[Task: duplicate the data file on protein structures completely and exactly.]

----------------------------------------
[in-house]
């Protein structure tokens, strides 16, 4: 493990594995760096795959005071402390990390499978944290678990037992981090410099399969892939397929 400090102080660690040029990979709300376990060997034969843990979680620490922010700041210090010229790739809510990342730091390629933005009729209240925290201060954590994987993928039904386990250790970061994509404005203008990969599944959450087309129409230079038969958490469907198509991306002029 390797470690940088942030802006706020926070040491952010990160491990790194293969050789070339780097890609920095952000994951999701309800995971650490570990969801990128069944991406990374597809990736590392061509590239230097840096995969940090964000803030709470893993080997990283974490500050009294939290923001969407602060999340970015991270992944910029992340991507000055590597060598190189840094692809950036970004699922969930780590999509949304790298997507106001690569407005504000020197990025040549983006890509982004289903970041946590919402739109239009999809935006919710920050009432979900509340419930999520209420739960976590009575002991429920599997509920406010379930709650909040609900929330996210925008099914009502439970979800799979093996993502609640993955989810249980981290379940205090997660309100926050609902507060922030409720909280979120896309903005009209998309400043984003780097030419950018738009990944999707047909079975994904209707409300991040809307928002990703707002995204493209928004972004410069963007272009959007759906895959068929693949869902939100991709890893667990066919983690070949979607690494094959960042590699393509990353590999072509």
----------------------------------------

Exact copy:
[in-house]
């Protein structure tokens, strides 16, 4: 493990594995760096795959005071402390990390499978944290678990037992981090410099399969892939397929 400090102080660690040029990979709300376990060997034969843990979680620490922010700041210090010229790739809510990342730091390629933005009729209240925290201060954590994987993928039904386990250790970061994509404005203008990969599944959450087309129409230079038969958490469907198509991306002029 390797470690940088942030802006706020926070040491952010990160491990790194293969050789070339780097890609920095952000994951999701309800995971650490570990969801990128069944991406990374597809990736590392061509590239230097840096995969940090964000803030709470893993080997990283974490500050009294939290923001969407602060999340970015991270992944910029992340991507000055590597060598190189840094692809950036970004699922969930780590999509949304790298997507106001690569407005504000020197990025040549983006890509982004289903970041946590919402739109239009999809935006919710920050009432979900509340419930999520209420739960976590009575002991429920599997509920406010379930709650909040609900929330996210925008099914009502439970979800799979093996993502609640993955989810249980981290379940205090997660309100926050609902507060922030409720909280979120896309903005009209998309400043984003780097030419950018738009990944999707047909079975994904209707409300991040809307928002990703707002995204493209928004972004410069963007272009959007759906895959068929693949869902939100991709890893667990066919983690070949979607690494094959960042590699393509990353590999072509």